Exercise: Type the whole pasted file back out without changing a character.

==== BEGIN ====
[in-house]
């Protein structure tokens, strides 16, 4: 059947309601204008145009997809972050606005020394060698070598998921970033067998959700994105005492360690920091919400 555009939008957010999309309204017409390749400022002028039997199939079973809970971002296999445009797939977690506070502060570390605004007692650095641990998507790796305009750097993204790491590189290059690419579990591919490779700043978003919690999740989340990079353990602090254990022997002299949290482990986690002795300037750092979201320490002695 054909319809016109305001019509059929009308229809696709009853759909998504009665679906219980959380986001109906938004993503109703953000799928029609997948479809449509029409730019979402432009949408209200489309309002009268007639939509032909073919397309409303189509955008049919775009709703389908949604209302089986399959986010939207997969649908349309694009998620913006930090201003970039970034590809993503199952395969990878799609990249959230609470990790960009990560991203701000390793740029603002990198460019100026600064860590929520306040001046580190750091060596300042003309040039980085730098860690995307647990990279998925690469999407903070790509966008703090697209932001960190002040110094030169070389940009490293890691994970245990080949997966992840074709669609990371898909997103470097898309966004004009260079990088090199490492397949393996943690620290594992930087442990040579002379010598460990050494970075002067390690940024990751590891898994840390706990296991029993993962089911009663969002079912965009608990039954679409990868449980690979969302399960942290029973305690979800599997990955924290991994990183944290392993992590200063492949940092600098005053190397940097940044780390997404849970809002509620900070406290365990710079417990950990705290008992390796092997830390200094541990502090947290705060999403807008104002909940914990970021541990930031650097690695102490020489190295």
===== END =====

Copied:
[in-house]
């Protein structure tokens, strides 16, 4: 059947309601204008145009997809972050606005020394060698070598998921970033067998959700994105005492360690920091919400 555009939008957010999309309204017409390749400022002028039997199939079973809970971002296999445009797939977690506070502060570390605004007692650095641990998507790796305009750097993204790491590189290059690419579990591919490779700043978003919690999740989340990079353990602090254990022997002299949290482990986690002795300037750092979201320490002695 054909319809016109305001019509059929009308229809696709009853759909998504009665679906219980959380986001109906938004993503109703953000799928029609997948479809449509029409730019979402432009949408209200489309309002009268007639939509032909073919397309409303189509955008049919775009709703389908949604209302089986399959986010939207997969649908349309694009998620913006930090201003970039970034590809993503199952395969990878799609990249959230609470990790960009990560991203701000390793740029603002990198460019100026600064860590929520306040001046580190750091060596300042003309040039980085730098860690995307647990990279998925690469999407903070790509966008703090697209932001960190002040110094030169070389940009490293890691994970245990080949997966992840074709669609990371898909997103470097898309966004004009260079990088090199490492397949393996943690620290594992930087442990040579002379010598460990050494970075002067390690940024990751590891898994840390706990296991029993993962089911009663969002079912965009608990039954679409990868449980690979969302399960942290029973305690979800599997990955924290991994990183944290392993992590200063492949940092600098005053190397940097940044780390997404849970809002509620900070406290365990710079417990950990705290008992390796092997830390200094541990502090947290705060999403807008104002909940914990970021541990930031650097690695102490020489190295």